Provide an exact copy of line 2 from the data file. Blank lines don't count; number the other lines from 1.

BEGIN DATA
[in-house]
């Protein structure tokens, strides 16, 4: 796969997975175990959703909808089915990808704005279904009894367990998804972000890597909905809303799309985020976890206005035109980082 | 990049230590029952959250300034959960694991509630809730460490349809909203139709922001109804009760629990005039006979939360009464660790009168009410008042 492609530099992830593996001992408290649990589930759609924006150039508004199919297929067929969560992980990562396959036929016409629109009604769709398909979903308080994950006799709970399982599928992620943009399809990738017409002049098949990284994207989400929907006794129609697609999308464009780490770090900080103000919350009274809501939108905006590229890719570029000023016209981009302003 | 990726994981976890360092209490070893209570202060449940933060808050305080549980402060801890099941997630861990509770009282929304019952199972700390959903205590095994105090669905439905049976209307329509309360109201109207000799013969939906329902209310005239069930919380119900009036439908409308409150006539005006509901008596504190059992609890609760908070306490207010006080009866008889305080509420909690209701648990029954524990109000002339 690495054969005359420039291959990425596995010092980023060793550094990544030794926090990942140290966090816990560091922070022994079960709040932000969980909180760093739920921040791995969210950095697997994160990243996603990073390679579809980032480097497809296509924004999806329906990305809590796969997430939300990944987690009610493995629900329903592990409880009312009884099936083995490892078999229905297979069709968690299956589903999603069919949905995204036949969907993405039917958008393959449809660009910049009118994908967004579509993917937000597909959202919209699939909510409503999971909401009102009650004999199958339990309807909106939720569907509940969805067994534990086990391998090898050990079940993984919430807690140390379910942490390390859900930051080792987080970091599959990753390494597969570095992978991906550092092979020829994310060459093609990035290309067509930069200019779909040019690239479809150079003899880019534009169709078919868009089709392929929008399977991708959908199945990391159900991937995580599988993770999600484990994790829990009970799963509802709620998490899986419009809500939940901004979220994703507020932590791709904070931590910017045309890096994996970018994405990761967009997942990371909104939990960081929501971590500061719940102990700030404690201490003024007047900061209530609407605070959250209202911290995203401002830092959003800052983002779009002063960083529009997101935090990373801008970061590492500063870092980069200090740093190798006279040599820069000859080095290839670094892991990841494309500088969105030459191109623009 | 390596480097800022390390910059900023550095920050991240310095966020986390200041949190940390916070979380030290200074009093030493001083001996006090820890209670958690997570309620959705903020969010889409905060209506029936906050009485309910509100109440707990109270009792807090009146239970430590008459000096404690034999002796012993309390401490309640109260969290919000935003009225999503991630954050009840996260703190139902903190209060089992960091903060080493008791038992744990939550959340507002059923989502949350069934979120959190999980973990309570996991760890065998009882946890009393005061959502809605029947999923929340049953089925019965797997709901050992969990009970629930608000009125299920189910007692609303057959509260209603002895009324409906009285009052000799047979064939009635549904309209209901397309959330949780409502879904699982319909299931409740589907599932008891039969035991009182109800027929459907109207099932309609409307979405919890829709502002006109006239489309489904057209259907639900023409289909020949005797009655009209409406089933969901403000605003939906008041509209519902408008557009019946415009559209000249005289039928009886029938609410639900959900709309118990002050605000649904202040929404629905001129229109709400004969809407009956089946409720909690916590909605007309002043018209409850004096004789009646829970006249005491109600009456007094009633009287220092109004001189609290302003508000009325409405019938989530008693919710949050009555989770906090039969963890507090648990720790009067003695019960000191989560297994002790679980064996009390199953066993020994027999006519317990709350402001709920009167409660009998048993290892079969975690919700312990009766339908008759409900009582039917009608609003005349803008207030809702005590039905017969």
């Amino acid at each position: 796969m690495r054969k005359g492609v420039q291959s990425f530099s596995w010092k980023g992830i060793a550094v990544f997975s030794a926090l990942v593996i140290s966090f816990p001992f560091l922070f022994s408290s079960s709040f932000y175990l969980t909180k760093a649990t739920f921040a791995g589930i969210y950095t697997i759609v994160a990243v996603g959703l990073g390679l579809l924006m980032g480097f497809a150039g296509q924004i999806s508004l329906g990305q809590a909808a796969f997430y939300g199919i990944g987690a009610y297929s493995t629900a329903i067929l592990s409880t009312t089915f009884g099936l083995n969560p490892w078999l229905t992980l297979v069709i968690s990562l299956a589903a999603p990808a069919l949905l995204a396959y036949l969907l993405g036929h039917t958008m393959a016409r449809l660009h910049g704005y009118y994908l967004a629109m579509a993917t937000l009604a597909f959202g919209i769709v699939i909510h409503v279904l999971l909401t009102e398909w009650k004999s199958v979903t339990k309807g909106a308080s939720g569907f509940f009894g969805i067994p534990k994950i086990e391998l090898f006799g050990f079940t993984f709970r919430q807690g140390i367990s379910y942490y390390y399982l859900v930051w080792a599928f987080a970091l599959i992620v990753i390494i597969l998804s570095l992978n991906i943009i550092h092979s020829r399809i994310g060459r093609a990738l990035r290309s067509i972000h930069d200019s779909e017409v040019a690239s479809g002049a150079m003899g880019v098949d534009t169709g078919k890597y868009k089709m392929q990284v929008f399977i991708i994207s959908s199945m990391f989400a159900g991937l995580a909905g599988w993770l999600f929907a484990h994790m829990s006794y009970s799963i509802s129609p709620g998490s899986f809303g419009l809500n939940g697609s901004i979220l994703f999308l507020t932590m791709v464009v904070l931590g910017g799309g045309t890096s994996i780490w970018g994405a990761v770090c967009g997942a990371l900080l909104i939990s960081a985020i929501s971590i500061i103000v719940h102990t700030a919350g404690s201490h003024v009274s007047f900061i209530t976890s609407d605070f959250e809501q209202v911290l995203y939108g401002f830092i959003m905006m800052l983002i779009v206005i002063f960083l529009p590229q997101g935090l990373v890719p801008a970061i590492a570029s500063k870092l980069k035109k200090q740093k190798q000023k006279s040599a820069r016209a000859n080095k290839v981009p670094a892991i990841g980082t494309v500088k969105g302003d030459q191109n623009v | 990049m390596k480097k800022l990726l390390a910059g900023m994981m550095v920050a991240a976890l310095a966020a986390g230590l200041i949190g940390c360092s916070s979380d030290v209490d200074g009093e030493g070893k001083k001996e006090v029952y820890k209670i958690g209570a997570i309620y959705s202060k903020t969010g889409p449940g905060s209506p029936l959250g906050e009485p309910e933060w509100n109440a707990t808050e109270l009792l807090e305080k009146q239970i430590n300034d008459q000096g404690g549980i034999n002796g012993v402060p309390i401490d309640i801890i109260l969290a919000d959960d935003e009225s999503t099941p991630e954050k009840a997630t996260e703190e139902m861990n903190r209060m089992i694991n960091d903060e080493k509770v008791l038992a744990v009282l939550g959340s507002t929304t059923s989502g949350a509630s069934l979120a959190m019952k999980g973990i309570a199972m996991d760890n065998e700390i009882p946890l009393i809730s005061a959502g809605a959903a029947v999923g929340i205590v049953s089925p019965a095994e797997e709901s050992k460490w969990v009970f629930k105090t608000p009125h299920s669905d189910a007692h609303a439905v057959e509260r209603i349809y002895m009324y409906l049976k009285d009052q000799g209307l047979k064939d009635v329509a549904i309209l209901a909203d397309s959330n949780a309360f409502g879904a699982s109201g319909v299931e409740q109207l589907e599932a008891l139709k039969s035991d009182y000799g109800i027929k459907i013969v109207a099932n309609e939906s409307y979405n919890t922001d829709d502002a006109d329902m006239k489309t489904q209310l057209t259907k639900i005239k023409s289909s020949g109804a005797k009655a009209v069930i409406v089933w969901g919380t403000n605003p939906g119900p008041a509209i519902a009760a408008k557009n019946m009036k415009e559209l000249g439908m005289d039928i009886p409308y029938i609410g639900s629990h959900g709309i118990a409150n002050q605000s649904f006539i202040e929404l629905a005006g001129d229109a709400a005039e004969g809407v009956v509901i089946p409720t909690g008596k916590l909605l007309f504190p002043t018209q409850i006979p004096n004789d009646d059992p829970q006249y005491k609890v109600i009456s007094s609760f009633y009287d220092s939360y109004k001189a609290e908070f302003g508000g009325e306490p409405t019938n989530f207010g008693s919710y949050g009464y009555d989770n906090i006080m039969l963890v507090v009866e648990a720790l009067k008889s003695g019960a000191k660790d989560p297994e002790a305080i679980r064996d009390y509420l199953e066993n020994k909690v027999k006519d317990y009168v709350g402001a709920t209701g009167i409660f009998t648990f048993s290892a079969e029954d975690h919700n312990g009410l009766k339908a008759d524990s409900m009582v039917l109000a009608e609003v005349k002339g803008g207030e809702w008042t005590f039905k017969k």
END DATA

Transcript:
């Protein structure tokens, strides 16, 4: 796969997975175990959703909808089915990808704005279904009894367990998804972000890597909905809303799309985020976890206005035109980082 | 990049230590029952959250300034959960694991509630809730460490349809909203139709922001109804009760629990005039006979939360009464660790009168009410008042 492609530099992830593996001992408290649990589930759609924006150039508004199919297929067929969560992980990562396959036929016409629109009604769709398909979903308080994950006799709970399982599928992620943009399809990738017409002049098949990284994207989400929907006794129609697609999308464009780490770090900080103000919350009274809501939108905006590229890719570029000023016209981009302003 | 990726994981976890360092209490070893209570202060449940933060808050305080549980402060801890099941997630861990509770009282929304019952199972700390959903205590095994105090669905439905049976209307329509309360109201109207000799013969939906329902209310005239069930919380119900009036439908409308409150006539005006509901008596504190059992609890609760908070306490207010006080009866008889305080509420909690209701648990029954524990109000002339 690495054969005359420039291959990425596995010092980023060793550094990544030794926090990942140290966090816990560091922070022994079960709040932000969980909180760093739920921040791995969210950095697997994160990243996603990073390679579809980032480097497809296509924004999806329906990305809590796969997430939300990944987690009610493995629900329903592990409880009312009884099936083995490892078999229905297979069709968690299956589903999603069919949905995204036949969907993405039917958008393959449809660009910049009118994908967004579509993917937000597909959202919209699939909510409503999971909401009102009650004999199958339990309807909106939720569907509940969805067994534990086990391998090898050990079940993984919430807690140390379910942490390390859900930051080792987080970091599959990753390494597969570095992978991906550092092979020829994310060459093609990035290309067509930069200019779909040019690239479809150079003899880019534009169709078919868009089709392929929008399977991708959908199945990391159900991937995580599988993770999600484990994790829990009970799963509802709620998490899986419009809500939940901004979220994703507020932590791709904070931590910017045309890096994996970018994405990761967009997942990371909104939990960081929501971590500061719940102990700030404690201490003024007047900061209530609407605070959250209202911290995203401002830092959003800052983002779009002063960083529009997101935090990373801008970061590492500063870092980069200090740093190798006279040599820069000859080095290839670094892991990841494309500088969105030459191109623009 | 390596480097800022390390910059900023550095920050991240310095966020986390200041949190940390916070979380030290200074009093030493001083001996006090820890209670958690997570309620959705903020969010889409905060209506029936906050009485309910509100109440707990109270009792807090009146239970430590008459000096404690034999002796012993309390401490309640109260969290919000935003009225999503991630954050009840996260703190139902903190209060089992960091903060080493008791038992744990939550959340507002059923989502949350069934979120959190999980973990309570996991760890065998009882946890009393005061959502809605029947999923929340049953089925019965797997709901050992969990009970629930608000009125299920189910007692609303057959509260209603002895009324409906009285009052000799047979064939009635549904309209209901397309959330949780409502879904699982319909299931409740589907599932008891039969035991009182109800027929459907109207099932309609409307979405919890829709502002006109006239489309489904057209259907639900023409289909020949005797009655009209409406089933969901403000605003939906008041509209519902408008557009019946415009559209000249005289039928009886029938609410639900959900709309118990002050605000649904202040929404629905001129229109709400004969809407009956089946409720909690916590909605007309002043018209409850004096004789009646829970006249005491109600009456007094009633009287220092109004001189609290302003508000009325409405019938989530008693919710949050009555989770906090039969963890507090648990720790009067003695019960000191989560297994002790679980064996009390199953066993020994027999006519317990709350402001709920009167409660009998048993290892079969975690919700312990009766339908008759409900009582039917009608609003005349803008207030809702005590039905017969």